Increased Risk Factors for Stroke in Women

Dr. Sashi Perera smiles for a photo in front of a monitor with brain scans.

Women experience half of all strokes in Canada, but they are more likely to die from their stroke than men. The clinical and research teams at Hamilton Health Sciences are trying to change that outcome.

“One of the main reasons is that women on average are older when they have their stroke,” says Dr. Sashi Perera, Stroke Neurologist at Hamilton General Hospital, which is home to the largest Integrated Stroke Program in Ontario. “Women tend to live longer than their male spouses, so they are more likely to suffer from additional health complications due to advanced age.”

Unique factors

A correlation between specific types of migraines and stroke has been identified, and women are more likely to have migraines than men. Atrial fibrillation, which is an abnormal heart rhythm more commonly experienced by women, is another significant risk factor for stroke.

As well, women are at a greater risk of stroke at certain stages in their life, such as pregnancy and menopause. Taking oral contraceptives and hormone replacement therapy also increases the risk.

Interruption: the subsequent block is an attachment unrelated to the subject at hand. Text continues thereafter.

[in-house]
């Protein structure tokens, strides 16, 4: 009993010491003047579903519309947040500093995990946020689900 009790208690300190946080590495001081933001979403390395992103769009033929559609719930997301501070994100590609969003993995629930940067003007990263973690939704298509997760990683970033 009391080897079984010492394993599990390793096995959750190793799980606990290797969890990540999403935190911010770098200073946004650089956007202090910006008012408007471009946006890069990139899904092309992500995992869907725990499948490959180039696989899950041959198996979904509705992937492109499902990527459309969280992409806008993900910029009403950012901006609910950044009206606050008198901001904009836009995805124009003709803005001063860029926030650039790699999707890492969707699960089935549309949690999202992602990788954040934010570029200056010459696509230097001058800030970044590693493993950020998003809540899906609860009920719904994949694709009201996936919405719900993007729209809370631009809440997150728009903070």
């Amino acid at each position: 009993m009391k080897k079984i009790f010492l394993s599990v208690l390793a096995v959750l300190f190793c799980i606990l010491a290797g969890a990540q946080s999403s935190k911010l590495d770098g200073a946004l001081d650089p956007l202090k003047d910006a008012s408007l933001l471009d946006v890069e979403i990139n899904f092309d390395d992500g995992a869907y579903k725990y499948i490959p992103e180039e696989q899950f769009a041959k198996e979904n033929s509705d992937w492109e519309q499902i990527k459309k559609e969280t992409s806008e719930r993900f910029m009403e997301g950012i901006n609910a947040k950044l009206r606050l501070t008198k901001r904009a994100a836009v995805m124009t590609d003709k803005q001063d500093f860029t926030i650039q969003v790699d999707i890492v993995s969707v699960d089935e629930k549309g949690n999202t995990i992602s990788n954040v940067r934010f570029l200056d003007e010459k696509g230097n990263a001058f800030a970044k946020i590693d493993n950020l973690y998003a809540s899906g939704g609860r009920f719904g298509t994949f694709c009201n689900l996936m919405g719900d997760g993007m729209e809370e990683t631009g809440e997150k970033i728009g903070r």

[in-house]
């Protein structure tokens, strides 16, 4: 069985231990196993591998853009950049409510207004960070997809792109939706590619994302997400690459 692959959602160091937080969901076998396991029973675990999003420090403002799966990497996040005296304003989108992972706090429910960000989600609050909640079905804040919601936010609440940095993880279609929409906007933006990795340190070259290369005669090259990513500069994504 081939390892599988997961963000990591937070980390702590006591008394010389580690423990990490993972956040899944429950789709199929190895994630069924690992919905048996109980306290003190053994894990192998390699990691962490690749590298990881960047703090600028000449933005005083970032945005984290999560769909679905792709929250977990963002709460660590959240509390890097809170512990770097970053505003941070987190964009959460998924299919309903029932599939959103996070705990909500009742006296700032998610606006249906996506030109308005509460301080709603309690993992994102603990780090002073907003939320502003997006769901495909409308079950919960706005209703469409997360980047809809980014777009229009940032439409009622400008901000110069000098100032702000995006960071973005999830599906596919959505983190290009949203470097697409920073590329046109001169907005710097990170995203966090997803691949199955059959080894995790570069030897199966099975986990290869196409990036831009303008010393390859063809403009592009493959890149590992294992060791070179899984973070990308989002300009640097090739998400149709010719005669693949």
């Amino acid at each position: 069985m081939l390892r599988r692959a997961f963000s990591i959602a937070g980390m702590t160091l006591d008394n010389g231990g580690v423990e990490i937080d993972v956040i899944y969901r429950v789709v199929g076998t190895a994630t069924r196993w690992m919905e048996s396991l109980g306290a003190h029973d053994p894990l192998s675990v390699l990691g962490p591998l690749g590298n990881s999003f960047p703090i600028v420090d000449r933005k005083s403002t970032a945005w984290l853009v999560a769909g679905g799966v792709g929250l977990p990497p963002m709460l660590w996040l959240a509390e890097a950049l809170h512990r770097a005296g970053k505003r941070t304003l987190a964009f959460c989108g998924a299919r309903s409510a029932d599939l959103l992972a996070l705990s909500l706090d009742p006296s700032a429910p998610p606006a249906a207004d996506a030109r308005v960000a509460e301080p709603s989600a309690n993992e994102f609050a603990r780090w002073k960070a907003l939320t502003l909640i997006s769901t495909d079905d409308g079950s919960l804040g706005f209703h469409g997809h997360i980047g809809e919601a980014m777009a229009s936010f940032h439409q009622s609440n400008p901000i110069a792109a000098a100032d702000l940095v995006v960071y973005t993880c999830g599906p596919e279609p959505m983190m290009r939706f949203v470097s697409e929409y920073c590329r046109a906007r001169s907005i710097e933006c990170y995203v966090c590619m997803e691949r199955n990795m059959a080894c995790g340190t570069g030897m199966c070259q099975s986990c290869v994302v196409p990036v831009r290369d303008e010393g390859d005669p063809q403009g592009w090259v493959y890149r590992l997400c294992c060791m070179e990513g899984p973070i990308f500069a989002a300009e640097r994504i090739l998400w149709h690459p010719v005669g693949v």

Women and stroke studies

In addition to her work as a stroke neurologist, Dr. Perera is a researcher who is currently involved in an international study that is investigating the lack of female representation in stroke studies.

“We are passionate about helping patients recover.”

“Approximately two-thirds of participants in stroke studies are male,” she explains. “We need to understand why this is the case and encourage more women to participate in stroke research.”

Understanding how biological differences relate to stroke might lead to specific treatments that lead to better outcomes for women.

Excellence in care

Donor support plays a vital role in ensuring that important research projects like this are possible, and donors also help to ensure that the best possible stroke care is available at Hamilton General Hospital.

“We are passionate about helping patients recover,” says Dr. Perera. “It’s rewarding to know that we are making a difference in the lives of women throughout the region.”